Monday, January 17, 2011

A Tale of Two Icicles

Once upon a winter week in rural New Jersey, two icicles formed. They came about as a direct result of snow melting off a roof and, most probably, clogged rain gutters. They started out on the modest side of icicle size.

Lynne Robinson, Hewitt, New Jersey

But the melting snow fed the hungry icicles well and the weather was perfectly set at below freezing every day. Every morning the snow melted a little bit and ran down their sides only to refreeze again by mid-afternoon, adding layer upon layer of fresh ice.

Lynne Robinson, Hewitt, New Jersey

Lynne Robinson, Hewitt, New Jersey

Lynne Robinson, Hewitt, New Jersey

Day by day their girth widened and they got longer and longer. They acquired sharp pointed ends.  And, pretty soon they looked like this:

Lynne Robinson, Hewitt, New Jersey

Lynne Robinson, Hewitt, New Jersey

Each day the dogs of the house thundered underneath them on their way out the door and down to the yard. The icicles were afraid that the repercussion from the crazed barking of the dogs would loosen their grip on the rain gutter, but they managed to keep holding on as tight as stalactites. The woman of the house carefully skirted around them instead of going under them (which she would have had to duck to do anyway) and admired them greatly. They preened and winked in the sunlight. Especially the larger one who was very vain.

Lynne Robinson, Hewitt, New Jersey

Like anything that is overfed and indulged, the icicles became quite nasty and menacing. They needed to be taken care of before things got out of hand.

One morning, without warning, they found themselves snapped off in their entirety by the man of the house. SNAP! Just like that they came free of their icy home. When the woman of the house saw that they were missing she was sad. But wait! The man had saved the broken-off icicles for her and laid them carefully in the snow.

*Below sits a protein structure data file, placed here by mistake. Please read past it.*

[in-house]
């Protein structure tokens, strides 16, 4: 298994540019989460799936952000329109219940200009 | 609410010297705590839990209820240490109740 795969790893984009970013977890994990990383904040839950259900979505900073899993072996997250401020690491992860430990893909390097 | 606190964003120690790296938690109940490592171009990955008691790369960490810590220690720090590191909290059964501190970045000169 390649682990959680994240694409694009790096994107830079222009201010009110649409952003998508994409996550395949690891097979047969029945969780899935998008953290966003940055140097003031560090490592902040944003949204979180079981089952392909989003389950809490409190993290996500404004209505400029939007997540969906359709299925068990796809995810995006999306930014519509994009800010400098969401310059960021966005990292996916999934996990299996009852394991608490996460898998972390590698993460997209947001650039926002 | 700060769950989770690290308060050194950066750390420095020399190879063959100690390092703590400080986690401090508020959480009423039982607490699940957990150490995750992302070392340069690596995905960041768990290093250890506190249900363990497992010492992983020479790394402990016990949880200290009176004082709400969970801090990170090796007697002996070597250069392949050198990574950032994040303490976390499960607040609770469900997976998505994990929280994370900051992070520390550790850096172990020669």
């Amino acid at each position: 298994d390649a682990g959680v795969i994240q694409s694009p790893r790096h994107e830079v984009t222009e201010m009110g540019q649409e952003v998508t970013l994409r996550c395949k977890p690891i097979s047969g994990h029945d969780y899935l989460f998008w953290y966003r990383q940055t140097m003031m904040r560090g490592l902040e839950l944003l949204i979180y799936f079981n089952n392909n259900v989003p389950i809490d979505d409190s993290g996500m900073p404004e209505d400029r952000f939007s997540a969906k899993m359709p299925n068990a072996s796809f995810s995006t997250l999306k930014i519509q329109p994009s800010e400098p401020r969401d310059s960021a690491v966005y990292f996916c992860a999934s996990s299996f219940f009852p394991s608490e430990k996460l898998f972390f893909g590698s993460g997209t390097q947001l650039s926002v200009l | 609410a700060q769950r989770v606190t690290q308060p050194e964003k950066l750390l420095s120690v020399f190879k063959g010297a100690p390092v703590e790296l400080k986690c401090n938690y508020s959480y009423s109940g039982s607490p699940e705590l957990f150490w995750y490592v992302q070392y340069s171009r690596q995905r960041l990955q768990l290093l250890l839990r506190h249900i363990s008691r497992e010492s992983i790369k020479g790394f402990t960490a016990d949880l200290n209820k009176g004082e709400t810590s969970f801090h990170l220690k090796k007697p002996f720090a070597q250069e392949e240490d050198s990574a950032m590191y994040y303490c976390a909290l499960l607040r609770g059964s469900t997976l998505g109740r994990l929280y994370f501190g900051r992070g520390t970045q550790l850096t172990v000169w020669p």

She picked them up and raised them high so that the whole world could see how glorious the icicles had become.

Lynne Robinson, Hewitt, New Jersey

But one of the dogs of the house was also interested in the icicles as you can see.

Lynne Robinson, Hewitt, New Jersey

So the woman of house, whose hands were growing quite cold by then, handed off the largest icicle to the dog.

Lynne Robinson, Hewitt, New Jersey

And so our story ends as the dog carried the icicle down into the yard to become the coldest “bone” the dog had ever chewed upon.

Lynne Robinson, Hewitt, New Jersey





What a lovely story -  no matter how lovely icicles look they can be quite dangerous, I think it was a very wise end to them.

Joyce, thank you, but yes, they had to go. Too bad, but today we have lots more ice to contend with!

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